This week, social media in the life sciences loomed large for me. On Monday, the April 1 issue of Genetic Engineering News arrived (late) with an article on social media by Comprendia‘s Mary Canady Ph.D. That same night, I attended the Science Writers in New York roundtable on Social Media in the Next Decade.
I’m working with a new client to launch a social learning tool. Another, is working with me to strategize the best ways to use social media to reach his target of media, investors and partners. I’m mentoring a job-seeker on the use of social media in a job search.
[Anecdotally, another client admitted they got a lead when a pharmaceutical company asked (via Twitter) if anyone had any experience with e-sampling. Their response lead to a phone call, which lead to a meeting, which lead to a pitch.]
I tweeted the Science Writer’s meeting (search for the hashtag #SWINY), so, I won’t repeat what I learned here, but I think it’s worthwhile to summarize a few key points from Dr. Canady’s article (my comments are in italics):
- When used correctly, companies can leverage social media to build relationships for marketing, business development, and corporate/investor relations.
- Social media tools allow us to ‘embrace a new way of thinking about how we communicate and gather information.’
- [Social media] allows companies to strengthen their brand by developing stronger relationships with their customers and gaining more feedback from them, as more lines of dialogue are opened.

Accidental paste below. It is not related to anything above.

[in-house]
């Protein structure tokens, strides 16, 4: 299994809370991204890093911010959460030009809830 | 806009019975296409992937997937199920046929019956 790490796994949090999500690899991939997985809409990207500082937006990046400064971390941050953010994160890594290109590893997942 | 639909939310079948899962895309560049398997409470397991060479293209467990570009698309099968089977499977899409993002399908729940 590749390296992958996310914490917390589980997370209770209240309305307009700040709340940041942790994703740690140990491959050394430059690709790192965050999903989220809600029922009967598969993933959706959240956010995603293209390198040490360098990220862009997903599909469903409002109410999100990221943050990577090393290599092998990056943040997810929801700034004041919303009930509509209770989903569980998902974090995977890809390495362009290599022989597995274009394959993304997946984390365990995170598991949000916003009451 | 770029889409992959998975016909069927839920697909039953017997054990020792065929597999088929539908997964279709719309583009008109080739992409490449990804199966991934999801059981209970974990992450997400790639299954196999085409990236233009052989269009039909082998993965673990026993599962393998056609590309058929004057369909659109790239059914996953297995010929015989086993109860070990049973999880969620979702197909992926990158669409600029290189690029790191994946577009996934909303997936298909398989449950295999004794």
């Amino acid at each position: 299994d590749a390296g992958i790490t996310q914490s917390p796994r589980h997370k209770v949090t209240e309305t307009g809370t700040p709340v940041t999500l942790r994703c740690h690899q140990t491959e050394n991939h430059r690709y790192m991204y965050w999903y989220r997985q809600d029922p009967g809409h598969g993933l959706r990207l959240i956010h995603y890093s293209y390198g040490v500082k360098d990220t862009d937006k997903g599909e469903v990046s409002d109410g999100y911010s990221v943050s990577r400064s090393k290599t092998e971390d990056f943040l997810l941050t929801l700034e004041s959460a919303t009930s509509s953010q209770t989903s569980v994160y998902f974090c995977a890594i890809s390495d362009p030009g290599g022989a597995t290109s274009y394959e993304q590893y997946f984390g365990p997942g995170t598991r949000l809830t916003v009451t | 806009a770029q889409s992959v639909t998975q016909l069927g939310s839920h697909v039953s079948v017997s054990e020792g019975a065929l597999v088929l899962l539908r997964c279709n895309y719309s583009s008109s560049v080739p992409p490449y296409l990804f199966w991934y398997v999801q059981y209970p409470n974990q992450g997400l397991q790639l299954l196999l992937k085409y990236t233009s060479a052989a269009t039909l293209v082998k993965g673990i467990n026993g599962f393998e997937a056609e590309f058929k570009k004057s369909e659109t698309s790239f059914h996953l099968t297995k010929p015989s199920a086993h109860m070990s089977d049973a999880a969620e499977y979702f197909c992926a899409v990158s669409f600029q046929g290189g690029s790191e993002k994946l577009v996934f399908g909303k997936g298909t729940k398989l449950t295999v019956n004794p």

- [Those that don't engage in social media] run the risk of spending more marketing dollars for less effect, and at the same time becoming more out of touch with customer needs. This point is especially relevant for startups. You can demonstrate your expertise, market your company through multiple channels and gain a following for (almost) free. Perhaps, this is one of the reasons why we are seeing so many startups these days.
- [Social media] allow smaller companies to do more! I’ve been saying this for at least 4 years. Based on news or other developments in the marketplace, small companies can engage their constituents faster than large companies who might have to run everything up the food chain. This is a huge marketing advantage. Dr. Canady cites her own example in building San Diego’s Biotechnology Network (SDN) and MO BIO Labs, which runs a blog that engages scientists.
- Social media monitoring (using tools like Google Alerts and specialized tools like Tweetdeck and Thwirl) allow companies to gain useful feedback from customers that they can respond to or use for product development.
Dr. Canady concludes her article by saying, “[Social media] is a natural progression from the ways scientific companies have communicated for decades.”
Mary also mentioned (her client) Sigma Life Sciences’s WhereBioBegins.com social media effort, which had 1,600 Facebook and 500 Twitter followers on the day it launched back in March. In a sidebar to her article, David Smoller, Ph.D., president of Sigma-Aldrich’s Research Biotech business was ‘designed to raise awareness of enabling technologies… [and] drive communications within the scientific community.” I’m sure other life sciences companies are watching Sigma’s efforts to see how they turn out, while others regret Sigma did it first.
During last week’s Interphex show, I asked nearly every vendor what they were doing with social media. Most of the people I spoke with said, “Nothing.” One company said they were “experimenting…” Another asked, “Does that work for business to business?”
I’d say the above examples all point to a resounding, “Yes.”
I’d also suggest you start thinking how do you make it work for your clients and target audience(s).